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1st-termers seek to keep 3 constitutional offices

MINNEAPOLIS - Secretary of State Mark Ritchie faced a re-election challenge on Tuesday less than two years after steering Minnesota through its most contentious recount ever.

Two other first-term Democrats, Attorney General Lori Swanson and Auditor Rebecca Otto, sought to keep the party's hold on all three statewide seats below the governorship.

Ritchie oversaw the biggest election recount in Minnesota history in the protracted 2008 U.S. Senate race, when Democrat Al Franken eventually edged Republican incumbent Norm Coleman by 312 votes out of nearly 2.9 million cast. Ritchie, who was generally praised for nonpartisanship during the recount, also had a hand in refining the state's absentee ballot laws afterward.

Republican Dan Severson raised questions about Ritchie's handling of some elements of the recount, but his major issue was making photo ID mandatory for voters. Severson, a four-term state representative from Sauk Radids, argued that it was necessary to prevent fraud.

The auditor's race was a rematch of the race four years ago in which Otto knocked Republican Pat Anderson out of office. The auditor oversees more than $20 billion spent annually by local governments ranging from counties and cities down to port authorities and soil and water conservation districts.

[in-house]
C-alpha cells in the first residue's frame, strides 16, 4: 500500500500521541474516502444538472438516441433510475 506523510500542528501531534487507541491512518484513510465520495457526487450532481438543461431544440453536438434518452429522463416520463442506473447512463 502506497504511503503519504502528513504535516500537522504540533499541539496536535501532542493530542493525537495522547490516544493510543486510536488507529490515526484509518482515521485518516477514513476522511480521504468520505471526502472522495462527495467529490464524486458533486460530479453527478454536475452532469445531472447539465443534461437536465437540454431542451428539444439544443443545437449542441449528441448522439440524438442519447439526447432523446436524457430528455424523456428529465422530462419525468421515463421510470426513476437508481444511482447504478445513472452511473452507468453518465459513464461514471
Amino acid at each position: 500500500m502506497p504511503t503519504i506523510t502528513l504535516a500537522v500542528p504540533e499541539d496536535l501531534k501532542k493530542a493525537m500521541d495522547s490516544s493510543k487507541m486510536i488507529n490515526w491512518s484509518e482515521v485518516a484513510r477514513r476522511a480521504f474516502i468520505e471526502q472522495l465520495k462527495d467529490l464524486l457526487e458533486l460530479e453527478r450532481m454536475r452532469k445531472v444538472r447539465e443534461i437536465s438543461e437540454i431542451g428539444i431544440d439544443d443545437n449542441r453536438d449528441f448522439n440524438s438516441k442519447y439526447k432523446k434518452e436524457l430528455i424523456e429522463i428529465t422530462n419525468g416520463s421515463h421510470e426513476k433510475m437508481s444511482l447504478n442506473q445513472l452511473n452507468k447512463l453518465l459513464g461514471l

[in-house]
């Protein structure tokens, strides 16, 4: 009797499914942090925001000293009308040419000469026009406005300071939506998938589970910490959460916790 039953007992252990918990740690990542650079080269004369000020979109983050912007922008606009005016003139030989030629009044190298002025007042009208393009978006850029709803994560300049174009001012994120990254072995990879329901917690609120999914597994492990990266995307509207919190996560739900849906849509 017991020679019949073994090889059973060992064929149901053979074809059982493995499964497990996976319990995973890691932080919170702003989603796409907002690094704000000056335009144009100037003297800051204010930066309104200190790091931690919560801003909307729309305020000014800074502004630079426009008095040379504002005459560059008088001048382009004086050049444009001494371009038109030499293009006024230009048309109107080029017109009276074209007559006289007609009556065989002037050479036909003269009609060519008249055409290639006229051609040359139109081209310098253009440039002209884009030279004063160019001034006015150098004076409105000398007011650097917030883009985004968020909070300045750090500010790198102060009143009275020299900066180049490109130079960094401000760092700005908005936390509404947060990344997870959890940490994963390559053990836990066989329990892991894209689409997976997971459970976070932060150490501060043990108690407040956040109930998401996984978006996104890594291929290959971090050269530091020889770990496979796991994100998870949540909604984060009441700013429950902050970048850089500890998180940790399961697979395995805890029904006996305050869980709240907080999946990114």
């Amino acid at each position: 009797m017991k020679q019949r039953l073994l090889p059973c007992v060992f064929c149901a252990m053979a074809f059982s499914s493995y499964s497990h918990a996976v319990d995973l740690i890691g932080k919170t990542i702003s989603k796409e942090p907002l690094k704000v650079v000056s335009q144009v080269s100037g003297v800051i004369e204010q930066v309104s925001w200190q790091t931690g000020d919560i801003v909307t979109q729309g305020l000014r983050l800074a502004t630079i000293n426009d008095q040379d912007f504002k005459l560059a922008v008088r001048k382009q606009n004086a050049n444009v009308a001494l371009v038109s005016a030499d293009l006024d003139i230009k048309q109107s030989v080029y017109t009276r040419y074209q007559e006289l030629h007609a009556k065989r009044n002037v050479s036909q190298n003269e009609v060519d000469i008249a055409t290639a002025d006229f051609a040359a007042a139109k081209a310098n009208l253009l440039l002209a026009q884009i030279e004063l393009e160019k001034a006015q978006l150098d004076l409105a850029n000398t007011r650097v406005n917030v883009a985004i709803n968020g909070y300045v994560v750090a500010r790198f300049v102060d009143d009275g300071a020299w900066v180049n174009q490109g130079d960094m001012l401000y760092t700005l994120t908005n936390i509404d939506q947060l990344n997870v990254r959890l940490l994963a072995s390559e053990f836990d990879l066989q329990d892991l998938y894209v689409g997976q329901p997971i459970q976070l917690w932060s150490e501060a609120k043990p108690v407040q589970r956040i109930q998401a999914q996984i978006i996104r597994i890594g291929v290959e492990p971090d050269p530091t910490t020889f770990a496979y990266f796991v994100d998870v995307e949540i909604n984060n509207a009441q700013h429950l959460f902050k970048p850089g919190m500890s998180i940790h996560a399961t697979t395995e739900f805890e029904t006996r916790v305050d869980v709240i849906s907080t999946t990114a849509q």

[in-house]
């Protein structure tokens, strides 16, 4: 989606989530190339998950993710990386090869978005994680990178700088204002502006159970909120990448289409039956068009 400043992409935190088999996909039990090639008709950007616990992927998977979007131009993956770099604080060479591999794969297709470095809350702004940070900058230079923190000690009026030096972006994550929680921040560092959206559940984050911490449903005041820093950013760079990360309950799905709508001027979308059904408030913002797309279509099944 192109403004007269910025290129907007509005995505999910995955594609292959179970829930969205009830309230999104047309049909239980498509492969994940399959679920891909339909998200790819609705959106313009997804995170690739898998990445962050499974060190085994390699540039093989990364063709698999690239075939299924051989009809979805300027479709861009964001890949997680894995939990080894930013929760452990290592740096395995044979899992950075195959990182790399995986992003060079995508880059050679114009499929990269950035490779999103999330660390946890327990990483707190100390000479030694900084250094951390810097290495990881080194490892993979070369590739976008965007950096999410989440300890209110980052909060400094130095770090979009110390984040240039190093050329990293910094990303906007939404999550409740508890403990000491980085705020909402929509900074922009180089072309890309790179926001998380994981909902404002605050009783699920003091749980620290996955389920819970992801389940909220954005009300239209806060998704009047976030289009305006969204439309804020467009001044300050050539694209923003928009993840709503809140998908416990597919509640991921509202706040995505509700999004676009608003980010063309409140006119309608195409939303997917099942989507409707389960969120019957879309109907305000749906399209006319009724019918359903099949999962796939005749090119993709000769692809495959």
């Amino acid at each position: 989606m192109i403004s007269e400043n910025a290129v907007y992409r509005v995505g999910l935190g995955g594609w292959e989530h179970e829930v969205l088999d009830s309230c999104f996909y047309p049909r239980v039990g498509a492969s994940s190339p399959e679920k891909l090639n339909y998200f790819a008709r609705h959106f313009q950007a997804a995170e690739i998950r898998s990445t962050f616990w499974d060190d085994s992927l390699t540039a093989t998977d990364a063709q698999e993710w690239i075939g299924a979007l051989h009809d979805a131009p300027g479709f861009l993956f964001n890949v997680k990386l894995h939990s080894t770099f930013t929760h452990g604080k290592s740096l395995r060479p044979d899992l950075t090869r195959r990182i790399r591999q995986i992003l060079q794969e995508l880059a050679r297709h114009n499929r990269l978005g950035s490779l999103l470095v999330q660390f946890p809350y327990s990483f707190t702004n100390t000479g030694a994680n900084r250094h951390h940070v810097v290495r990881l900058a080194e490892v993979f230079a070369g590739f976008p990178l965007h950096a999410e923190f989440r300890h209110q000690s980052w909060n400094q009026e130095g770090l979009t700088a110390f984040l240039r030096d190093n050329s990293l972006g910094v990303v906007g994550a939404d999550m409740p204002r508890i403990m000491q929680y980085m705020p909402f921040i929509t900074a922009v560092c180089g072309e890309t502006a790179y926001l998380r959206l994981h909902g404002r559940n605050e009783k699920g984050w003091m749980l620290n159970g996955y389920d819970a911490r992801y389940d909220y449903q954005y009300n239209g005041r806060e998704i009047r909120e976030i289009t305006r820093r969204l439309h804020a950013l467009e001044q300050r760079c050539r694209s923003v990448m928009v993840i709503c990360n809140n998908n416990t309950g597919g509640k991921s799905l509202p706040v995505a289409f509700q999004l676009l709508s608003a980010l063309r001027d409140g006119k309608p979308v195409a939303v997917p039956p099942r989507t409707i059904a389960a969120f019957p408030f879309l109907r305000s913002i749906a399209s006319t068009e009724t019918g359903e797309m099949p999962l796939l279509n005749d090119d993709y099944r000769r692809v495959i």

After Otto beat Anderson, a former Eagan mayor and city council member, Gov. Tim Pawlenty appointed her commissioner of employee relations, tasked with eliminating her agency and folding it into the finance department. She was briefly a candidate for governor before switching to the auditor's race in January.

Anderson and Otto, a former state representative and former Forest Lake school board member, clashed over who would be the most vigilant financial watchdog. While Otto preferred to work mostly behind the scenes as auditor, Anderson vowed to be a high-profile bulldog.

Swanson's opponent, Republican Chris Barden, was trying to break a 40-year Democratic hold on the attorney general's office.

Like her predecessors, Swanson focused on consumer protection issues. Her term got off to a rough start four years ago. She took criticism for giving her predecessor and mentor, Mike Hatch, a spot on her staff after he lost his race for governor, and she was accused of ethical lapses as she tried to block a unionization drive among her staff.

Barden, an Edina attorney and psychologist, pledged to join a court challenge to the Obama administration's federal health care plan. He had hoped to become the state's first Republican attorney general since Douglas Head's single term ended in 1971.